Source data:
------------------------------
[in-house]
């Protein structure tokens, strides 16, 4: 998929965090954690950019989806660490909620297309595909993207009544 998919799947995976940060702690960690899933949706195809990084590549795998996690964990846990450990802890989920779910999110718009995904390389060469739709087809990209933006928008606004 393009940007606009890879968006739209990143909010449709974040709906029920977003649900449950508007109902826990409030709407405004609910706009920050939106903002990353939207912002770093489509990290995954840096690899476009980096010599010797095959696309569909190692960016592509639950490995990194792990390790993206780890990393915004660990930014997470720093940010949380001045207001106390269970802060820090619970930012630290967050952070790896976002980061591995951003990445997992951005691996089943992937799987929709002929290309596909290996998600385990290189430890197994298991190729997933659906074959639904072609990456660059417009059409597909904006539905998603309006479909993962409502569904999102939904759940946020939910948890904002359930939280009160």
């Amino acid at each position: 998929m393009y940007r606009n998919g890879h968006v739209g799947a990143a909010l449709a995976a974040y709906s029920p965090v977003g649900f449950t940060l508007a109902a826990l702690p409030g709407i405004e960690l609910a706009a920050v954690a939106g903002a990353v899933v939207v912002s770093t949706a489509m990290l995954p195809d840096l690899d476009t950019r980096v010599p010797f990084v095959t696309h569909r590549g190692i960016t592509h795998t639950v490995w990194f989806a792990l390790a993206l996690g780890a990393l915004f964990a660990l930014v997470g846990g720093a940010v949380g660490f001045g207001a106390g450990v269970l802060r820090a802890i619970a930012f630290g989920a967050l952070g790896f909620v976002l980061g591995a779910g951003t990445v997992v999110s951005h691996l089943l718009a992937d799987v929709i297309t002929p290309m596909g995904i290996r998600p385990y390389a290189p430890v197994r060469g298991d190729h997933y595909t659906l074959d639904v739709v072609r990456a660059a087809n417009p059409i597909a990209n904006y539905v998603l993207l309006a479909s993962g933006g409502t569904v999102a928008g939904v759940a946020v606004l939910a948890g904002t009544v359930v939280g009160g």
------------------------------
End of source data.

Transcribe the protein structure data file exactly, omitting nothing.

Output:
[in-house]
């Protein structure tokens, strides 16, 4: 998929965090954690950019989806660490909620297309595909993207009544 998919799947995976940060702690960690899933949706195809990084590549795998996690964990846990450990802890989920779910999110718009995904390389060469739709087809990209933006928008606004 393009940007606009890879968006739209990143909010449709974040709906029920977003649900449950508007109902826990409030709407405004609910706009920050939106903002990353939207912002770093489509990290995954840096690899476009980096010599010797095959696309569909190692960016592509639950490995990194792990390790993206780890990393915004660990930014997470720093940010949380001045207001106390269970802060820090619970930012630290967050952070790896976002980061591995951003990445997992951005691996089943992937799987929709002929290309596909290996998600385990290189430890197994298991190729997933659906074959639904072609990456660059417009059409597909904006539905998603309006479909993962409502569904999102939904759940946020939910948890904002359930939280009160």
């Amino acid at each position: 998929m393009y940007r606009n998919g890879h968006v739209g799947a990143a909010l449709a995976a974040y709906s029920p965090v977003g649900f449950t940060l508007a109902a826990l702690p409030g709407i405004e960690l609910a706009a920050v954690a939106g903002a990353v899933v939207v912002s770093t949706a489509m990290l995954p195809d840096l690899d476009t950019r980096v010599p010797f990084v095959t696309h569909r590549g190692i960016t592509h795998t639950v490995w990194f989806a792990l390790a993206l996690g780890a990393l915004f964990a660990l930014v997470g846990g720093a940010v949380g660490f001045g207001a106390g450990v269970l802060r820090a802890i619970a930012f630290g989920a967050l952070g790896f909620v976002l980061g591995a779910g951003t990445v997992v999110s951005h691996l089943l718009a992937d799987v929709i297309t002929p290309m596909g995904i290996r998600p385990y390389a290189p430890v197994r060469g298991d190729h997933y595909t659906l074959d639904v739709v072609r990456a660059a087809n417009p059409i597909a990209n904006y539905v998603l993207l309006a479909s993962g933006g409502t569904v999102a928008g939904v759940a946020v606004l939910a948890g904002t009544v359930v939280g009160g």